— The bottom line is you need to realize that you just became the magical 1 selected out of a pool of anywhere from 60–600 individual applicants. They do not simply rescind the offer b/c what you ask for is not possible or even the mere fact that you asked for something. They say some version of “Sorry, we can’t do that. This is our final offer.” / “Let me consult and get back to you…” (i.e. w a Dean) / “Yeah, we can do X….” / or the more ambiguous, “We can’t offer that to you at this time but will be sure to keep it in our sights for the future…”
— This does mean “negotiate” and not “expect everything you want,” obviously. Nor do you want to send aggressive signals that you are sorely out of touch with what’s possible in such negotiations (just b/c you start to look like an asshole). The point is just don’t immediately accept the first offer that comes your way without testing what’s possible.
— There is definitely MORE, considerably more, negotiating room in a TT job, than say a full-time Lecturer position or a VAP (and, honestly, none whatsoever in an adjunct position, unless the day comes when a powerful vanguard of adjunct academics arises to lead a class overthrow of academia…but I digress). But push at least a bit on Lecturer/VAP offers just to see what happens (particularly around slight bump in salary offer, moving expenses, etc.)
— Always be very nice and diplomatic about what you ask for and have some reasonable basis on which to ask for it. This can range from spousal/partner accommodations to higher starting salary to research funds to moving expenses (or amounts) to precise office/lab/technology requests to time off from teaching during the pre-tenure years.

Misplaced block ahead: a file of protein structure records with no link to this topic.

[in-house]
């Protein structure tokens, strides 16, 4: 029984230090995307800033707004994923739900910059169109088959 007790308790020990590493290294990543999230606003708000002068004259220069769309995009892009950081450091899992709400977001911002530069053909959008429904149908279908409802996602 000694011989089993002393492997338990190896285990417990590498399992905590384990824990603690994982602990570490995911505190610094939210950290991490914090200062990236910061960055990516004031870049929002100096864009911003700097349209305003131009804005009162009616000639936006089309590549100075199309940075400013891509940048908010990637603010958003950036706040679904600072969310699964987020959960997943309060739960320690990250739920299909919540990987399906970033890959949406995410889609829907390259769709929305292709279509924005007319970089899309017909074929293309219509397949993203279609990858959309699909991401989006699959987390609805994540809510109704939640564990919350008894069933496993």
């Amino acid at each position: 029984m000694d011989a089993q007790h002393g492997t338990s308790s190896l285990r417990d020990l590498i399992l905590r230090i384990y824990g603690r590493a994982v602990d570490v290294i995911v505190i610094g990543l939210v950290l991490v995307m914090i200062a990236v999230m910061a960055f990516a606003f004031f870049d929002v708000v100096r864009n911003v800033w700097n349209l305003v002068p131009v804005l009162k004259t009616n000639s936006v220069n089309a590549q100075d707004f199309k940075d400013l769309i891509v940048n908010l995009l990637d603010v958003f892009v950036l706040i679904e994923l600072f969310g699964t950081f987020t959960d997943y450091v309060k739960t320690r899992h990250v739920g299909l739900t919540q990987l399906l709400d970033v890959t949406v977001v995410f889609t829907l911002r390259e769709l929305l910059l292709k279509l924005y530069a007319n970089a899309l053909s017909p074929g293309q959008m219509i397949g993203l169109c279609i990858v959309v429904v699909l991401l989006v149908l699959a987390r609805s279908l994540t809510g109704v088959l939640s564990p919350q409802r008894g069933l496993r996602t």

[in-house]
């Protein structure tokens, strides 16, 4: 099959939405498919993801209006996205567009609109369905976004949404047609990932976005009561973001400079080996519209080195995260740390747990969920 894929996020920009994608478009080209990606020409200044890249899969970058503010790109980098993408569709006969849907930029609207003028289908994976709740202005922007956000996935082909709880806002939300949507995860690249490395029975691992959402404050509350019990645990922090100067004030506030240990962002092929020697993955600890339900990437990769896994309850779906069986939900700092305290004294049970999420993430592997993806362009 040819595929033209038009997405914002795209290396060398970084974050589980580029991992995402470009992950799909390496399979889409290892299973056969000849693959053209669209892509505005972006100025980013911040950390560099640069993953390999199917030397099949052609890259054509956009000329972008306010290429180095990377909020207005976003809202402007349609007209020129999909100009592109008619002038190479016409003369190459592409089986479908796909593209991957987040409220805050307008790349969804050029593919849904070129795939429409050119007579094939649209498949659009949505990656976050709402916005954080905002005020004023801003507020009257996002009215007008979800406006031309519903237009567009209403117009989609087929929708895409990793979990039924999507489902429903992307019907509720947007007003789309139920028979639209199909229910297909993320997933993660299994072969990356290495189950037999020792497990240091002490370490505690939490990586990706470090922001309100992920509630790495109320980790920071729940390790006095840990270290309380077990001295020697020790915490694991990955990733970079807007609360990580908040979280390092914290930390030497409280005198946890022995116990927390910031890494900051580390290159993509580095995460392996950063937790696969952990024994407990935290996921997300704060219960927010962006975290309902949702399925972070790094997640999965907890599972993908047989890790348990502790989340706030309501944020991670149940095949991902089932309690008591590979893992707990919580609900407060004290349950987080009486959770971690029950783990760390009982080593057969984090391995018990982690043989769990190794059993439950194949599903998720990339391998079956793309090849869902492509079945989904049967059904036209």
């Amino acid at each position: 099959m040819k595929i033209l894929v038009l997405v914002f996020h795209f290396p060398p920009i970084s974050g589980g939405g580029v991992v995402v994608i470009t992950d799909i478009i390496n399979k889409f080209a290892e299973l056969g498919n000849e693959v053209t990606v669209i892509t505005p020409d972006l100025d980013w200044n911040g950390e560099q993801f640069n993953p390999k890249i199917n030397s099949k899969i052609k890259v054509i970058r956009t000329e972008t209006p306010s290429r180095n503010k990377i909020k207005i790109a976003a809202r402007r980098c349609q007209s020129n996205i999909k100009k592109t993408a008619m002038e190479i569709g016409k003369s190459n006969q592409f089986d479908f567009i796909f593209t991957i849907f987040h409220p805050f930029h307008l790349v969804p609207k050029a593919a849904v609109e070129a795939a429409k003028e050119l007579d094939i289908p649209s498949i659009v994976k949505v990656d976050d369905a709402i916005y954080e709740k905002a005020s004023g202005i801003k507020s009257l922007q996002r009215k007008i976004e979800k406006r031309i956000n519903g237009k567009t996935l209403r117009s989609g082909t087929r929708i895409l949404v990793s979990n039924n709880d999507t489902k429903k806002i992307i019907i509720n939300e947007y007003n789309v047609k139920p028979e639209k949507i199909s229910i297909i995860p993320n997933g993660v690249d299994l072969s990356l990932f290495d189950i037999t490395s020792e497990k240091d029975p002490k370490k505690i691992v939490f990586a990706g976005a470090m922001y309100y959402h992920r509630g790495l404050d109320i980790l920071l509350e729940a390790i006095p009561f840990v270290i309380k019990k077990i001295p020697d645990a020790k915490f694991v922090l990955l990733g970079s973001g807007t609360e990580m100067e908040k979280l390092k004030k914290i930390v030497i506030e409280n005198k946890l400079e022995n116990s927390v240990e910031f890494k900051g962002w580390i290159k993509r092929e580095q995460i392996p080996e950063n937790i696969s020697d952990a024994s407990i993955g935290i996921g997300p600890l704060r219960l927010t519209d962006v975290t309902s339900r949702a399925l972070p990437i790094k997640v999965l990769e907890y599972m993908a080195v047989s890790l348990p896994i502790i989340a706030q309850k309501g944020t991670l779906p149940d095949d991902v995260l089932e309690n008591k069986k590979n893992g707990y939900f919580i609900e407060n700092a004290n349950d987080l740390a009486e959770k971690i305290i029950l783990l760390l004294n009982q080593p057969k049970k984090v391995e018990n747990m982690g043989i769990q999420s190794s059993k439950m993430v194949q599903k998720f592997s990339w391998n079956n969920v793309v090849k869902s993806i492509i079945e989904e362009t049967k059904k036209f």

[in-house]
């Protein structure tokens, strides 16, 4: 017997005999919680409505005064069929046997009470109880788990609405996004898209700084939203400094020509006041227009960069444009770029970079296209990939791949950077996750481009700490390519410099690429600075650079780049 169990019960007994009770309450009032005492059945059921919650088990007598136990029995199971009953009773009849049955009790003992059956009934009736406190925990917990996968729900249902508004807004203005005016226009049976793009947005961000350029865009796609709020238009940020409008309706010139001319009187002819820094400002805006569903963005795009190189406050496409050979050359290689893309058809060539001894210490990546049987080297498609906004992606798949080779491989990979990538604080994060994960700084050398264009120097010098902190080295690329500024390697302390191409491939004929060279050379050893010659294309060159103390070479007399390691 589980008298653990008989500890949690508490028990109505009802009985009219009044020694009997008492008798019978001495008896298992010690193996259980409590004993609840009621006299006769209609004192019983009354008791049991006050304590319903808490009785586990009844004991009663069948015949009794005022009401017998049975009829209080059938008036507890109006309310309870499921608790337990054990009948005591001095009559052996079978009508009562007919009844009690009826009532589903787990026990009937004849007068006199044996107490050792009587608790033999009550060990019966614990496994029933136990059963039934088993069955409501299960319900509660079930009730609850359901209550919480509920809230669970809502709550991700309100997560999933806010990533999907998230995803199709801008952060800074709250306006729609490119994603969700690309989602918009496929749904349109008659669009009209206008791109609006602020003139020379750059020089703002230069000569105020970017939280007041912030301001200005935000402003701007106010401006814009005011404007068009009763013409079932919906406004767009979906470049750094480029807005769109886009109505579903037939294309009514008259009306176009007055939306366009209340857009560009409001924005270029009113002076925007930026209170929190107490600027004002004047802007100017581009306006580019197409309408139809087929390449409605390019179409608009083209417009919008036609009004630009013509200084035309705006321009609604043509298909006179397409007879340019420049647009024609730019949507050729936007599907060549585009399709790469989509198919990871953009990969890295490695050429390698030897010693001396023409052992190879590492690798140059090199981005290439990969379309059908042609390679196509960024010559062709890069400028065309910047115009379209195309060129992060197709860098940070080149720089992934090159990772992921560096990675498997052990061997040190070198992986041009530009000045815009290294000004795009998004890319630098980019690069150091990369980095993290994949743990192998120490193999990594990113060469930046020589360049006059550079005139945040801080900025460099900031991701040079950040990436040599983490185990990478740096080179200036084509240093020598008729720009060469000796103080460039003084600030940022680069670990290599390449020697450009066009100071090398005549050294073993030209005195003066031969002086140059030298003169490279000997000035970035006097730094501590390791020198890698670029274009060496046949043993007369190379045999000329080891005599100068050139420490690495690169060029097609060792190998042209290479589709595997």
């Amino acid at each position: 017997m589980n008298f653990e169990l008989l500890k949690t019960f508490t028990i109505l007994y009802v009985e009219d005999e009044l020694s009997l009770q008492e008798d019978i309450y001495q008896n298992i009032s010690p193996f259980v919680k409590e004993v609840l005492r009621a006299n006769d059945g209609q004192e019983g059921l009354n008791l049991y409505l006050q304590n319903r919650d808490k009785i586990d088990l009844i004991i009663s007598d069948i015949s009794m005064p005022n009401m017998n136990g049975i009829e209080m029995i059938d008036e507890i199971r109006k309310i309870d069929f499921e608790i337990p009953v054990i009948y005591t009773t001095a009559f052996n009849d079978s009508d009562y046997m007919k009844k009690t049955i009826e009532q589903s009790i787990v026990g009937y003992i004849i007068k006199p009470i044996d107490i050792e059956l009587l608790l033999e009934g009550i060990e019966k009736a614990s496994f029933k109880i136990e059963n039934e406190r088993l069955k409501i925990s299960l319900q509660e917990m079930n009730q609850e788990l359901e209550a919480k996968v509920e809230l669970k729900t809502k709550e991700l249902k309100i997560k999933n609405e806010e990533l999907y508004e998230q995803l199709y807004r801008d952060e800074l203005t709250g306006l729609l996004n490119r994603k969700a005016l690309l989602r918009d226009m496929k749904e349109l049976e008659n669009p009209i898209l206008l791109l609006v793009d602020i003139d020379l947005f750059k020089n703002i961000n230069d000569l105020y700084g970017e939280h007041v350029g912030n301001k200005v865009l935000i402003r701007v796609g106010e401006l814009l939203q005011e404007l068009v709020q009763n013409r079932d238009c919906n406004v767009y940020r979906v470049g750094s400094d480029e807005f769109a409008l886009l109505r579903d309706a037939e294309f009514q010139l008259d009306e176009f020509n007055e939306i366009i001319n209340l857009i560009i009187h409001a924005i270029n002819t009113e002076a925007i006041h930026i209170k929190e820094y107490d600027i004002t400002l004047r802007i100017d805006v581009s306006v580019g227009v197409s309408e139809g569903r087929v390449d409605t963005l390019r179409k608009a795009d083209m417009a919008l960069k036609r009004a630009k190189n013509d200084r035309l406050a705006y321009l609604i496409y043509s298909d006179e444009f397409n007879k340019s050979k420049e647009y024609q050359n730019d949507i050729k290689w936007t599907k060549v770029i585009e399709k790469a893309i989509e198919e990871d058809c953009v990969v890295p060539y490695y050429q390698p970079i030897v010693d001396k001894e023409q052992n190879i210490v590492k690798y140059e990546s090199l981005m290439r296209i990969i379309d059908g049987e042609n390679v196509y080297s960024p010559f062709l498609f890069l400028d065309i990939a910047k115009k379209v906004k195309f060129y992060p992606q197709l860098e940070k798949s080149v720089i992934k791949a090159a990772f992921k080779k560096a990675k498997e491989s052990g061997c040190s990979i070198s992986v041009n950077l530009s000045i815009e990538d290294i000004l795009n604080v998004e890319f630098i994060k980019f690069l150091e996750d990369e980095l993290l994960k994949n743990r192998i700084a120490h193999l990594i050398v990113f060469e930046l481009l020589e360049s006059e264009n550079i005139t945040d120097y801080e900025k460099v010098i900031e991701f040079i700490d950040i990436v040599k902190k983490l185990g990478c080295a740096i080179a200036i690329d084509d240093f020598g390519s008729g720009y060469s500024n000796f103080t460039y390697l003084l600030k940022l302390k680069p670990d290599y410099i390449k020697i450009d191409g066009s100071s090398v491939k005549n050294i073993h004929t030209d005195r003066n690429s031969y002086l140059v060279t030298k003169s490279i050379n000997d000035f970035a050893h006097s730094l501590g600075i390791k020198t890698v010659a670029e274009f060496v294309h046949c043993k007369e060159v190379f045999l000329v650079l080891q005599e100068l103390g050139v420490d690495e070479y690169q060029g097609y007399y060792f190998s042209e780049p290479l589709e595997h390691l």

— In order to not be ‘flying blind’ about what’s possible, consult with committee members or trusted colleagues, Google salaries at that institution and nationwide, find out (diplomatically) any gossip about prior offers etc.
— If you are one of those rare persons who is operating with multiple simultaneous offers, in the sense of more than one formal job offer at the same time, your negotiation power has just become exponentially more powerful. So, again, don’t be an asshole about it, but definitely bring it up with both parties and make them up the offer. *The one caveat here is that if you actually already deep-down know you will go to one place over the other no matter what, be a bit more careful how you word things to both sides. But again, they typically can’t rescind the offer simply b/c you are negotiating; they can only declare something a final offer or declare a final deadline by which you must make a decision. This also sort of, but not exactly, applies to a situation where you perhaps have an offer and another job visit/talk already lined up (i.e. are a finalist somewhere else). That can be delicately inserted into the conversations as a negotiation point, either to ask for more time or to try to get them to sweeten the deal while offering them the promise of withdrawing from the other search.
— The above does not apply to a situation where you are still “waiting to hear” (i.e. an application still floating around out there) about other jobs. They could care less about that and know the odds are not in your favor; likely they will just pressure you to make a decision to have you locked in (contractually speaking).
— Never formally accept a job and then back out of it for purely self-interested reasons, like a month later another job offer came up (a legit. Personal crisis is a different matter). Legally, there might not be much they can or would bother to do. But you will have just started your career with the worst karma possible, and quite likely within days be on your way to being “that person who sold us out for X…” (it’s a small world, word will get around).